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Extreme Makeover, Franchise Style A Bruster's store gets a prizewinning makeover.

By Jason Daley

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Opinions expressed by Entrepreneur contributors are their own.

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In February, when Tom Ely and his partners bought the Bruster's Real Ice Cream in Hopewell Township, Pa., where he had served as manager for 12 years, there were things they wanted to change. One item on their list--a revamp of the 22-year-old building--was something they believed would have to wait a year or two. But that thinking changed when Ely and partner Mario Leone attended a franchise conference and learned about Bruster's Extreme Makeover Contest: The company promised $10,000 to whoever spruced up the exterior of their store best.

"When the contest happened, we thought we'd go ahead and redo the store and have corporate pay for it," Ely says. "We were confident we were going to win. We didn't think any store would go to the lengths we did."

They were partially right--the two, along with third partner Brenda Leone, ended up splitting the prize money with a store in Bowling Green, Ky. But besides the cash, what they got in return for their efforts was increased sales, a reputation as a community hub and the pride of having one of the most successful Bruster's stores in the system--all within their first year.

We sat down with Ely and the Leones to get the inside double scoop on how they rejuvenated their store.

Describe the changes you made.
Mario Leone: We added a 33-by-38-foot enclosed aggregate patio that seats 78, with a built-in waterfall. There are planters all around, and six new tables with umbrellas and several benches.

We painted the exterior and added six new LED lights in the parking lot. Before, it was just a grassy area with driveways on both sides, and there were a lot of kids running back and forth. Now it's safer. The driveways are closed off with fencing and walls.

How has the redesign affected the way people use the space?
Mario Leone: It's funny. We had a bridal party who stopped on our patio to take pictures in front of the waterfall the other day. They didn't even get any ice cream, but I'm sure they'll come back.

It has become a local spot for people to take pictures of their children.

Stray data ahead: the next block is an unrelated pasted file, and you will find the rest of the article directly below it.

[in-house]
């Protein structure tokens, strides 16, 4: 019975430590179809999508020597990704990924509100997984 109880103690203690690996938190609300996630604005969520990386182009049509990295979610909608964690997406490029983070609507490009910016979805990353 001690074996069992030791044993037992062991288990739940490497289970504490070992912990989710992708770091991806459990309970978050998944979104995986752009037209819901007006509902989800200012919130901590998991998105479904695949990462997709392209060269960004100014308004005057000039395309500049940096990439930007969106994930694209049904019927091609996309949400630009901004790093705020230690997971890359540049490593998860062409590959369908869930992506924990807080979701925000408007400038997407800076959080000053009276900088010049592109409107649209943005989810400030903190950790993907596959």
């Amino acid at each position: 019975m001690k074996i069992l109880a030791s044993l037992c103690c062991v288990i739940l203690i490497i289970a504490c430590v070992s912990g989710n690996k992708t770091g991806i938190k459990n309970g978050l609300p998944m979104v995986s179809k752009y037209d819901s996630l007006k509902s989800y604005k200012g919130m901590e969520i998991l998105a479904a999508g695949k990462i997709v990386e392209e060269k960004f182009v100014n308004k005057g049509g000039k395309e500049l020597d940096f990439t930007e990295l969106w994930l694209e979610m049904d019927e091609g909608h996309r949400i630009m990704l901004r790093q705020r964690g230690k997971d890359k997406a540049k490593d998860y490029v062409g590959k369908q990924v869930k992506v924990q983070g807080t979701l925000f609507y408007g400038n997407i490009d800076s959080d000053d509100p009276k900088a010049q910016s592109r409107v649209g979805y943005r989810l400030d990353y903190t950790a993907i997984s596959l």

Brenda Leone: We've always been involved in the community and think it's great that people use it. There's no sign that says it's a requirement to buy ice cream if you sit there. The other day a family came in with McDonald's and I heard the mom say, "Finish all your food and we'll get some ice cream." People stop to talk and just say how nice they think the patio is.

Have the changes helped your sales?
Mario Leone: I certainly think it has boosted our sales, but it's really hard to put a definite number on it. Our summer [weather] was not so nice, but our numbers were up every month. Typically sales go down when the weather is bad, so something had to help.

Ely: The store has always been in the top 15 percent of Bruster's, and our sales are up 10 percent this year already.

You ended up winning $5,000. Did that cover your expenses?
Mario Leone: We are new franchisees, and we were able to keep our costs low. We worked with a local landscaper and, in exchange for advertising, he only charged us the cost of the materials (labor was free). That is what helped us do it. We also did a lot of the work ourselves.

But it was like any project--we had a stated budget before we got into it. We originally started with $10,000, and that was just for the cost of materials and a lot of sweat equity. We exceeded that by more than 50 percent. But it was an overall investment and will be there for a long time. It will pay itself off.

Why do you think Bruster's held this contest?
Ely: It was a no-brainer for Bruster's corporate. They had 19 stores go out and fix up their exteriors, which increases their profits, which increases corporate profits and makes the brand look good. They got all that for just a $10,000 investment.

Jason Daley lives and writes in Madison, Wisconsin. His work regularly appears in Popular Science, Outside and other magazines.

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